• 16. Rational model Action Strategic Control Position Audit Mission Corporate Appraisal Strategic Options Choices Environme nt Analysis Position Choice Implement ation
  • 17. Strategy lenses • A way to understand an organization’s strategy • As design: logical process, forces and constraints weighed carefully, analytic and evaluative techniques to establish clear strategic direction. Implementation of planned action. • As experience: adaptation of past strategies, what has gone before. • As ideas: innovation, variety and diversity for generating new ideas. • Example: Jaguar, BMW, Mercedes convertible
  • 18. Strategic Management Strategic Management can be defined as the art and science of formulating, implementing and evaluating cross-functional decisions that enable an organization to achieve its objectives.
  • 19. Elements of Strategy Strategic analysis helps in understanding a company´s strategic position. It is important to analyze environmental changes and find out how they can affect the firm and its employees. Strategic analysis aims to create a view of the key factors which can have an impact on the present and future performance of a company. If strategic analysis is carried out in a correct manner then it will help managers choose the right strategy.
  • 20. Choice After undertaking strategic analysis the strategists will be ready to make a strategic choice. A strategic choice is defined as the selection of the best possible course of action based on the evaluation of the available strategic options.
  • 21. Implementation The final step, strategy implementation is defined as the way in which the strategy is translation into actions. Strategic implementation requires careful planning and proper deployment of the company´s resources, careful handling of possible changes in the organization structure and effective change management. Implementation of strategy can take place in several stages.
  • 22. Objectives of Strategic Planning (i) A formal Strategic Planning Process helps to indentify the opportunities and risks involved in the company’s business. The company can make well-considered strategies and adopt measures to seize the opportunities accruing from its internal and external strengths and also reduce the various business risks. (ii) A formal Strategic Planning Process enables the company’s top management to be involved in proactive thinking of the business objectives and taking coordinated actions relating to deployment of resources to achieve its strategic goals. (iii) A formal Strategic Planning Process ensures the participation of management and the staff who are seized with the task of achievement of the business objectives. The staff at all levels develop understanding of the productivity-reward relationship in the strategic plans which increases their motivation and reduces the adverse impact of resistance to change.
  • 23. Objectives of Strategic Planning (iv) A formal Strategic Planning Process is essential to create alignment of the company’s short-term, medium-term and long-term targets for achievement of the company’s objectives. (v) A formal Strategic Planning Process is essential for optimum coordination of the corporate, business and functional strategies for achievement of the Company’s objectives.
  • 24. Pitfalls • Using strategic planning to gain control over decisions and resources • Doing strategic planning only to satisfy accreditation or regulatory requirements • Too hastily moving from mission development to strategy formulation • Failing to communicate the plan to employees, who continue working in the dark • Top managers making many intuitive decisions that conflict with the formal planning • Top managers not actively supporting the strategic planning process • Failing to use plans as a standard for measuring performance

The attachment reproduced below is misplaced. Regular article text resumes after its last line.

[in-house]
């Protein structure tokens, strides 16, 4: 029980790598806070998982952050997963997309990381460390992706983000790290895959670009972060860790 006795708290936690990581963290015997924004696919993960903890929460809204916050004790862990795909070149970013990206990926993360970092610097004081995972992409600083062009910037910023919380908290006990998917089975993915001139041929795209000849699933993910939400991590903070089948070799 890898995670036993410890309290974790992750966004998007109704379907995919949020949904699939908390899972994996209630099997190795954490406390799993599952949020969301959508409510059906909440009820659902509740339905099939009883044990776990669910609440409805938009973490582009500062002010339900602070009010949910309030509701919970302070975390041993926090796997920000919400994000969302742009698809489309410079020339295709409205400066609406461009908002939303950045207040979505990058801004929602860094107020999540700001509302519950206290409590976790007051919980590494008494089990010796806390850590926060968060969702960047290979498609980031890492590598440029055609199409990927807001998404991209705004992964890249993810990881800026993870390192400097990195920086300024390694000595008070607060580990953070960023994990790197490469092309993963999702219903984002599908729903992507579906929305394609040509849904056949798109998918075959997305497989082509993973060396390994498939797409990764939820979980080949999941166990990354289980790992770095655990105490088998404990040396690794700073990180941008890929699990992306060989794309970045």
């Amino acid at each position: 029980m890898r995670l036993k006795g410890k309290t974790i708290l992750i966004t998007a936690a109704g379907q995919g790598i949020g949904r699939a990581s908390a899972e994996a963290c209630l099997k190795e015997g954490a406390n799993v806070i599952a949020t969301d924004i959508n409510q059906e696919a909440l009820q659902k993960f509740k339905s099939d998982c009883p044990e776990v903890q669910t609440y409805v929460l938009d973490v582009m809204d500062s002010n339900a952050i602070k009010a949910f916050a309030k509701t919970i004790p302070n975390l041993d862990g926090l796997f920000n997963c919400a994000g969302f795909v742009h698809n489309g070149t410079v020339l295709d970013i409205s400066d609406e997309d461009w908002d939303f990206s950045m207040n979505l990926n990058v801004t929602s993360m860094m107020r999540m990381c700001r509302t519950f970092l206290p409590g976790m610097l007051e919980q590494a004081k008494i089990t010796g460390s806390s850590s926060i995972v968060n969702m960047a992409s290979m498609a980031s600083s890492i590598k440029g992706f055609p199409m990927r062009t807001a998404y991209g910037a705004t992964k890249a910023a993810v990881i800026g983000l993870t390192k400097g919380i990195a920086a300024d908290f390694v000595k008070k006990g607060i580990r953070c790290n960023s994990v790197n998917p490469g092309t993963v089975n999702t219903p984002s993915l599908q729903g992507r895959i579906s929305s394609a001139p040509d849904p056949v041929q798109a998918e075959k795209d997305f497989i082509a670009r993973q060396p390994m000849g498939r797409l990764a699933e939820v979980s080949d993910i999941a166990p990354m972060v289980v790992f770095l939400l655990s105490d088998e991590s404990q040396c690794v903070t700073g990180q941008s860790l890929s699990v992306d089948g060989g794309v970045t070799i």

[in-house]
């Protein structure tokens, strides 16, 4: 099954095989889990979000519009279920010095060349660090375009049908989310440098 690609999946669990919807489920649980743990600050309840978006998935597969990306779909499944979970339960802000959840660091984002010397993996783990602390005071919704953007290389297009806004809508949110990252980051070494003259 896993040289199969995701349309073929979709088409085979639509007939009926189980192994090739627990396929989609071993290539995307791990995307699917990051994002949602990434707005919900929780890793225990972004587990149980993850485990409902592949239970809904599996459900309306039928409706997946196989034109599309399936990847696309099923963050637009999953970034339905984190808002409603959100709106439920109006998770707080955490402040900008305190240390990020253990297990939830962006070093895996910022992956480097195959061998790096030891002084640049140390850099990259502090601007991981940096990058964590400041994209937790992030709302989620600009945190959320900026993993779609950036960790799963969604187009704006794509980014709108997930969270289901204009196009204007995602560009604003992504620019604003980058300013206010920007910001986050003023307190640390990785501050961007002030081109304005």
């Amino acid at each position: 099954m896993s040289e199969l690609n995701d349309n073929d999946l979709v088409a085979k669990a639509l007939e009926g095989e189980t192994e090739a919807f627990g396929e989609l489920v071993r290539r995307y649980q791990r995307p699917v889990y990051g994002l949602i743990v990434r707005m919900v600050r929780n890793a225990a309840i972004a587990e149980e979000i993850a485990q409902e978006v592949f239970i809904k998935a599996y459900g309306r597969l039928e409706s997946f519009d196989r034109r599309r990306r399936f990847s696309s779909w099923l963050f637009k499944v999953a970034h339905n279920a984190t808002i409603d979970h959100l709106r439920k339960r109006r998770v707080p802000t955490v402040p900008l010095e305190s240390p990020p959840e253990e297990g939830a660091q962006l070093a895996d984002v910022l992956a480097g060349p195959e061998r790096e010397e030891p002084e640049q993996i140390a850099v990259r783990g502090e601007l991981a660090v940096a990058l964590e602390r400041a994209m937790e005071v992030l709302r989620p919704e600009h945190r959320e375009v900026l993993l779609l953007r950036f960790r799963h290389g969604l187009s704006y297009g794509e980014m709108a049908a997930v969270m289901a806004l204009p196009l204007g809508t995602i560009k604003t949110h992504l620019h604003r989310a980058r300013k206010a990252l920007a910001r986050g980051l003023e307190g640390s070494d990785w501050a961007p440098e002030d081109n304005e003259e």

• 25. Pitfalls • Delegating planning to a planner rather than involving all managers • Failing to involve key employees in all phases of planning • Failing to create a collaborative climate supportive of change • Viewing planning as unnecessary or unimportant • Becoming so engrossed in current problems that insufficient or no planning is done • Being so formal in planning that flexibility and creativity are stifled
  • 26. Effective Planning • It should be a people process more than a paper process. • It should be a learning process for all managers and employees. • It should be words supported by numbers rather than numbers supported by words. • It should be simple and nonroutine. • It should welcome open-mindedness and a spirit of inquiry and learning. • It should not be a bureaucratic mechanism. • It should not become ritualistic, stilted, or orchestrated.
  • 27. Effective Planning • It should not contain jargon or arcane planning language. • It should not be a formal system for control. • It should not disregard qualitative information. • It should not be controlled by “technicians” • Do not pursue too many strategies at once. • Continually strengthen the “good ethics is good business"
  • 28. Strategy formulation policies can be successful only if the strategic plans are implemented effectively by converting the plans into well-conceived actions designed to achieve the objectives of the organization. Strategic plans and strategy implementation have to be synchronized to perform in close interaction to achieve optimum results. The essential elements which should be considered by the management of a company for creating good relationship between formulation of strategic plans and strategy implementation are: (i) Organizational Structure: Organizational structure creates the formal pattern of interactions and coordination amongst the management, supervisors and workers to link the tasks and efforts of the individuals and groups to implement and achieve the strategic plans. The management should ensure that the Organization Structure is suitably integrated for achieving harmony among the various functions and greater co-ordination at all levels. (ii) Human Resources: Human resources with necessary skills should be deployed in appropriate positions, for effective strategy implementation.